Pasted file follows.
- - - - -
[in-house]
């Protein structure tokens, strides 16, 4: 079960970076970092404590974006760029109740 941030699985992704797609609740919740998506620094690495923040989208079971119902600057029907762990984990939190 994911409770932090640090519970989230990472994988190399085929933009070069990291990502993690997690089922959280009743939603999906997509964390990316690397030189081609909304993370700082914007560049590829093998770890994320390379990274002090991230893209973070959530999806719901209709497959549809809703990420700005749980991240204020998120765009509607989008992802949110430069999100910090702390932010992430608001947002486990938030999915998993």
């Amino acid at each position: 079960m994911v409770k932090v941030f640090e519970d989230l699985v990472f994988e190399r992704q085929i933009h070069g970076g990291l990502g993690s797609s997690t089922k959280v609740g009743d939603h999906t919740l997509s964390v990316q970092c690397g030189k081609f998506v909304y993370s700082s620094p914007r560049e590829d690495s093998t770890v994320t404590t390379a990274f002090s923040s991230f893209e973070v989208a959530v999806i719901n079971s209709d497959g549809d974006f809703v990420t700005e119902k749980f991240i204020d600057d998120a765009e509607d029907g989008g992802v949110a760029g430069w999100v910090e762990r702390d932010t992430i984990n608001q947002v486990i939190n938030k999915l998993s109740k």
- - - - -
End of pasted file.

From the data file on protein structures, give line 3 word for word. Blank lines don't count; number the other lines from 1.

């Amino acid at each position: 079960m994911v409770k932090v941030f640090e519970d989230l699985v990472f994988e190399r992704q085929i933009h070069g970076g990291l990502g993690s797609s997690t089922k959280v609740g009743d939603h999906t919740l997509s964390v990316q970092c690397g030189k081609f998506v909304y993370s700082s620094p914007r560049e590829d690495s093998t770890v994320t404590t390379a990274f002090s923040s991230f893209e973070v989208a959530v999806i719901n079971s209709d497959g549809d974006f809703v990420t700005e119902k749980f991240i204020d600057d998120a765009e509607d029907g989008g992802v949110a760029g430069w999100v910090e762990r702390d932010t992430i984990n608001q947002v486990i939190n938030k999915l998993s109740k």